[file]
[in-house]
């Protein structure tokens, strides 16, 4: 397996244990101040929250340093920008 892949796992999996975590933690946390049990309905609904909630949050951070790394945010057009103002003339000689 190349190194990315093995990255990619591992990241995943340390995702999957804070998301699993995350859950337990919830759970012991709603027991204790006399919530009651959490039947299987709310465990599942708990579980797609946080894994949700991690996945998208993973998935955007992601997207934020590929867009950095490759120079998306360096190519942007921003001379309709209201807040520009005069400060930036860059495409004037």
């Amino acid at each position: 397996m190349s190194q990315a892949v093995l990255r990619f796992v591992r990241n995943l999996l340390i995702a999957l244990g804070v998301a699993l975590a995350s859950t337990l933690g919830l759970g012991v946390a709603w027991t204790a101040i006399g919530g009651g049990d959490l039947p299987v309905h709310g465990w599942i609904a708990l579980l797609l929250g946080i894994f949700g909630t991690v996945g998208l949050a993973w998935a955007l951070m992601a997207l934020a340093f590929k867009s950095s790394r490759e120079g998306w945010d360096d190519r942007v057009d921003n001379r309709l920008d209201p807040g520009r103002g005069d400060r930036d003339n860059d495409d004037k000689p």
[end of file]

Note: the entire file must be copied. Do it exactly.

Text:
[in-house]
């Protein structure tokens, strides 16, 4: 397996244990101040929250340093920008 892949796992999996975590933690946390049990309905609904909630949050951070790394945010057009103002003339000689 190349190194990315093995990255990619591992990241995943340390995702999957804070998301699993995350859950337990919830759970012991709603027991204790006399919530009651959490039947299987709310465990599942708990579980797609946080894994949700991690996945998208993973998935955007992601997207934020590929867009950095490759120079998306360096190519942007921003001379309709209201807040520009005069400060930036860059495409004037």
């Amino acid at each position: 397996m190349s190194q990315a892949v093995l990255r990619f796992v591992r990241n995943l999996l340390i995702a999957l244990g804070v998301a699993l975590a995350s859950t337990l933690g919830l759970g012991v946390a709603w027991t204790a101040i006399g919530g009651g049990d959490l039947p299987v309905h709310g465990w599942i609904a708990l579980l797609l929250g946080i894994f949700g909630t991690v996945g998208l949050a993973w998935a955007l951070m992601a997207l934020a340093f590929k867009s950095s790394r490759e120079g998306w945010d360096d190519r942007v057009d921003n001379r309709l920008d209201p807040g520009r103002g005069d400060r930036d003339n860059d495409d004037k000689p």